Updated Monday afternoon
In addition to the extension of to VAT to alterations to listed buildings in the budget, the Chancellor of the Exchequer also put a limit on the tax relief that higher-rate tax payers can claim on donations to charities.
James Kirkup and Tim Ross reported in The Telegraph this weekend that George Osborne’s charity tax plan is unfair, says Church of England. This article quotes remarks from “the chief finance officer of the Church [Commissioners]” which were made as a comment to an article by Tania Mason for Civil Society Media: Osborne provides evidence of aggressive tax avoidance to justify tax relief cap.
The weekend papers have published a number of other articles about this limit.
Dalya Alberge and Daniel Boffey Nick Clegg to go on charm offensive amid fury over charity tax cap
Press Association Charity tax relief cap: Tory treasurer adds voice to criticism
Marina McIntyre Charity tax relief plans attacked by philanthropists
Patrick Wintour and Hélène Mulholland Ministers look at measures to protect charities from tax changes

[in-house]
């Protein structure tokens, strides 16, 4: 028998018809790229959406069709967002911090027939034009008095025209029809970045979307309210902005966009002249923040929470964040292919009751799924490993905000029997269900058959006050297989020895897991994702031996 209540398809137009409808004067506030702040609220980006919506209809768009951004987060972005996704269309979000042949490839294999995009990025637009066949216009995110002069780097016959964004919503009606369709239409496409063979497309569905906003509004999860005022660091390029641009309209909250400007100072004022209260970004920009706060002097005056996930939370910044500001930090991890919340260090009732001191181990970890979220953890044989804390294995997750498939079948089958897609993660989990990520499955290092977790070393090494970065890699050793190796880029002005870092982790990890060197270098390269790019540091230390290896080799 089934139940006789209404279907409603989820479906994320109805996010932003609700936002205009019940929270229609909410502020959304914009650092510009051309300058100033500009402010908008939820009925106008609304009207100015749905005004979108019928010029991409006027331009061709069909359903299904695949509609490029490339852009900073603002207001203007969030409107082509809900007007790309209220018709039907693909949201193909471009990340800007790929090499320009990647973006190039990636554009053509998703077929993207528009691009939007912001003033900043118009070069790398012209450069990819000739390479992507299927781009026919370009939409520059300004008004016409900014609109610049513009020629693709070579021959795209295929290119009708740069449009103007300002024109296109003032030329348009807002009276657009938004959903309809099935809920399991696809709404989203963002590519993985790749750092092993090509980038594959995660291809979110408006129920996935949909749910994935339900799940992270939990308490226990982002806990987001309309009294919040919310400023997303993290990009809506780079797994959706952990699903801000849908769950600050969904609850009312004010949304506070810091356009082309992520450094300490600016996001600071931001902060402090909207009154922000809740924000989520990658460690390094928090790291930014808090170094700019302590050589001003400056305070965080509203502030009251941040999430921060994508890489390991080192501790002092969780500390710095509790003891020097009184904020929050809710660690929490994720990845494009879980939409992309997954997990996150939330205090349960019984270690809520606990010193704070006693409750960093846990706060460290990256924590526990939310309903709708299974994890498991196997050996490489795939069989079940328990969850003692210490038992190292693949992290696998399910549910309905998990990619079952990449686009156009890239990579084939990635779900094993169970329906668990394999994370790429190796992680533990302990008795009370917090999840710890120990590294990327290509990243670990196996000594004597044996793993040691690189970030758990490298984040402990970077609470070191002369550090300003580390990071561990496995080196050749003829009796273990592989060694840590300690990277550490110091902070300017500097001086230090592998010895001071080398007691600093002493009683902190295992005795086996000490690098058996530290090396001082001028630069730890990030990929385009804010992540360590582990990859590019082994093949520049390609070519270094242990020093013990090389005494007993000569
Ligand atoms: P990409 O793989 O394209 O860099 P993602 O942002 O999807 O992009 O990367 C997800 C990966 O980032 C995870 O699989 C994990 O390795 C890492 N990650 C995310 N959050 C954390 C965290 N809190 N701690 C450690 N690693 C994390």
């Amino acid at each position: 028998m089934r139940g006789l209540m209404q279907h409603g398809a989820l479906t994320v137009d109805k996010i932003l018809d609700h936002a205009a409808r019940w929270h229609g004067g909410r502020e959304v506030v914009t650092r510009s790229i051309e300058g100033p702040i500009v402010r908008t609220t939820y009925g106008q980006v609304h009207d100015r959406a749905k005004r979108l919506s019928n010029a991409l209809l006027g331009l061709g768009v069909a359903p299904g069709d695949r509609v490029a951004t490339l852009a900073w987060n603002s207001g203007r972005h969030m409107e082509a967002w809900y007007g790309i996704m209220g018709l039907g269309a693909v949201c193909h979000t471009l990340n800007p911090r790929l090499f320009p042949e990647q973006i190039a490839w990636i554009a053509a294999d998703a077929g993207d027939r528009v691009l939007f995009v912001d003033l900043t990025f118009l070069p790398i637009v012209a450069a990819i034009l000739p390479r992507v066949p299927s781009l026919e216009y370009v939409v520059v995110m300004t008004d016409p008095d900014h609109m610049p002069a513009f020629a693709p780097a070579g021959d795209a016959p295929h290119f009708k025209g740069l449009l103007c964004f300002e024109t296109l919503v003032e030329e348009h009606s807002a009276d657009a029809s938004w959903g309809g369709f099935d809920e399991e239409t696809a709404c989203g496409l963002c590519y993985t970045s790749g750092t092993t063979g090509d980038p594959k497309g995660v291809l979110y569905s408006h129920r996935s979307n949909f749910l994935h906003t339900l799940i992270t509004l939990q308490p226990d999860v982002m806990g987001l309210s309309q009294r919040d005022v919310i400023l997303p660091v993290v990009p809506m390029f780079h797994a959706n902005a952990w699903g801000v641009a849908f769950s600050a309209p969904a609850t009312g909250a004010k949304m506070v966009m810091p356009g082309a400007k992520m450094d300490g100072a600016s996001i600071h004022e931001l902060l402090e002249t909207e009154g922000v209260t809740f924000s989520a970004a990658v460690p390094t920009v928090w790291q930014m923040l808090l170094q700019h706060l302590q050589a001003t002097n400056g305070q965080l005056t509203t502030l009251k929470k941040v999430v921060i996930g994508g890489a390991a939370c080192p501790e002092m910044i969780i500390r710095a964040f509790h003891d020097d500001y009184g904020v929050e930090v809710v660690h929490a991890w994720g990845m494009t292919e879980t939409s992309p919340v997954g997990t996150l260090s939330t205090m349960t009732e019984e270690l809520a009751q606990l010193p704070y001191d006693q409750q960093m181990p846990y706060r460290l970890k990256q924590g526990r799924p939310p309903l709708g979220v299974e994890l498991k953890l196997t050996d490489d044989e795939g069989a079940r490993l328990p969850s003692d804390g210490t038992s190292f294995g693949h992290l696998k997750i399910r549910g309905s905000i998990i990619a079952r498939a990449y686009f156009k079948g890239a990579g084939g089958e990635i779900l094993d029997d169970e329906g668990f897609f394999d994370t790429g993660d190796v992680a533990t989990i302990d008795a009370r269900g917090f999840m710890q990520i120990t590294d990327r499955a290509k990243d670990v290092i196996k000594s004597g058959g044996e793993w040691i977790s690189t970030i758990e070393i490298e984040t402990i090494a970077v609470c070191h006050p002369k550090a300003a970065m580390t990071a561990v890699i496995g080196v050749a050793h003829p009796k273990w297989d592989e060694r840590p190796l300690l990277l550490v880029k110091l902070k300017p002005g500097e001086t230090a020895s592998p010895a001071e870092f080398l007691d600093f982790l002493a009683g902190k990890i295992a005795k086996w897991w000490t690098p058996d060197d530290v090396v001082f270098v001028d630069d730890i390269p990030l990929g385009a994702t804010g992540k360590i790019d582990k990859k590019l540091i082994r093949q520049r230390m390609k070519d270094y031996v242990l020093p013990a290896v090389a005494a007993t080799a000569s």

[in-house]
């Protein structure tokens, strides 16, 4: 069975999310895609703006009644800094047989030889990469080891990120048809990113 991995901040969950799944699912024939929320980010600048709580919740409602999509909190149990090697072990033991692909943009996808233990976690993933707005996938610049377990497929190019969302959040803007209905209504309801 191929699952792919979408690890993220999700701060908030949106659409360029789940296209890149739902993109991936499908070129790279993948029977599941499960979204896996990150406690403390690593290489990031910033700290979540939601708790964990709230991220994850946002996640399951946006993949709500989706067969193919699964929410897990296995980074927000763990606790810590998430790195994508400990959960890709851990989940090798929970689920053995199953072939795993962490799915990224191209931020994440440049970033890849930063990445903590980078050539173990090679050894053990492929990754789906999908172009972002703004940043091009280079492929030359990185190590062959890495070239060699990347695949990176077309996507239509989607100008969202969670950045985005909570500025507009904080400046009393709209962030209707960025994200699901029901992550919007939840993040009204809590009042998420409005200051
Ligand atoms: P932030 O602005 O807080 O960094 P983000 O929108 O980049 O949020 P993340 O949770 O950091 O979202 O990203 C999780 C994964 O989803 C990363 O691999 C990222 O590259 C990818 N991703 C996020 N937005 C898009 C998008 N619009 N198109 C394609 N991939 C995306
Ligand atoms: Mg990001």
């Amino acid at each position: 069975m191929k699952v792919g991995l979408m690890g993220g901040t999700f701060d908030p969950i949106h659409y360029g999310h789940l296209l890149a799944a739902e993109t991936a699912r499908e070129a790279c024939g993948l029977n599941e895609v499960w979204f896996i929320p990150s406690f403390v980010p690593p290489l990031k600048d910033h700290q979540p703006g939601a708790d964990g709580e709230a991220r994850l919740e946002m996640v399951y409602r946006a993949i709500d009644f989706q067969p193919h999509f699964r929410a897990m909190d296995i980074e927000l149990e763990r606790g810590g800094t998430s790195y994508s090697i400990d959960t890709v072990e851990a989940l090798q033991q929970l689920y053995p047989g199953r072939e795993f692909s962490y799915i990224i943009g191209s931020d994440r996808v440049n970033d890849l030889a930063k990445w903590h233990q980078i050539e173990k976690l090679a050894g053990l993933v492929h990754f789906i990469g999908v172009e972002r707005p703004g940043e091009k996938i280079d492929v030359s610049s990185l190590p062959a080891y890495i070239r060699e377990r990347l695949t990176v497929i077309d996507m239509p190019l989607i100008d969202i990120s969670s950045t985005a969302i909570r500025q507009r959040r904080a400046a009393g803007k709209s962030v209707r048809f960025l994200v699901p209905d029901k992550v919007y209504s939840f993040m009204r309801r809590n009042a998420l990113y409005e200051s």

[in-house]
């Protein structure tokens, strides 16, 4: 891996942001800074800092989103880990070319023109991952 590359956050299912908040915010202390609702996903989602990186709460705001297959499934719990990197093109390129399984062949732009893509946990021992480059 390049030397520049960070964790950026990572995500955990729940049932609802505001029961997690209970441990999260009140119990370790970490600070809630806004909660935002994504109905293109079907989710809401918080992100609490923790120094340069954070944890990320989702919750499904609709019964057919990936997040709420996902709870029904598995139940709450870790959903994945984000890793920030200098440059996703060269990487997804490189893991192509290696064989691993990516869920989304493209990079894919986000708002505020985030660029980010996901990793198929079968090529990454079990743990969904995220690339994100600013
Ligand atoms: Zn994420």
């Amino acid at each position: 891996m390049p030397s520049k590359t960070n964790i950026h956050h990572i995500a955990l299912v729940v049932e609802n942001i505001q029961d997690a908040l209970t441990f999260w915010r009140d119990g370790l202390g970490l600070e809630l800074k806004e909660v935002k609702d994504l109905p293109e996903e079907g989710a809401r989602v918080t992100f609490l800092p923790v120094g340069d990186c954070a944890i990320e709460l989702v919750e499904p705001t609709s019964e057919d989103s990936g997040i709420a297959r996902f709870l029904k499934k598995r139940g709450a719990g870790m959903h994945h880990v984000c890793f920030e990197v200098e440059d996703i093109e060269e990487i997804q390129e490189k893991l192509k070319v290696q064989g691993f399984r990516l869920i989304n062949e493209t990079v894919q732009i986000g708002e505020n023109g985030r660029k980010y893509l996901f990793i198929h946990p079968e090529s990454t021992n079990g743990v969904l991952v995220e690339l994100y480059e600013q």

Roya Nikkhah, Julie Henry and Robert Watts Charity tax relief cap under fire as philanthropists warn of funding crisis
Patrick Hennessy, Robert Watts and Roya Nikkhah Ministers sound retreat in charity tax row
Charity tax row: Government will ‘find solution’, says William Hague
Explanatory note: In the UK those who pay income tax can gift-aid their donations to charity, and the charity can claim back the income tax that has been paid at the standard rate (which is 20%). So for every 80p of donation, the charity can claim 20p (ie 25% of the donation) from the taxman. For those who pay income tax at a higher rate, the charity can still claim 25% of the donation, and the taxpayer can claim the difference between this and the actual tax paid. It is this last amount the budget will cap.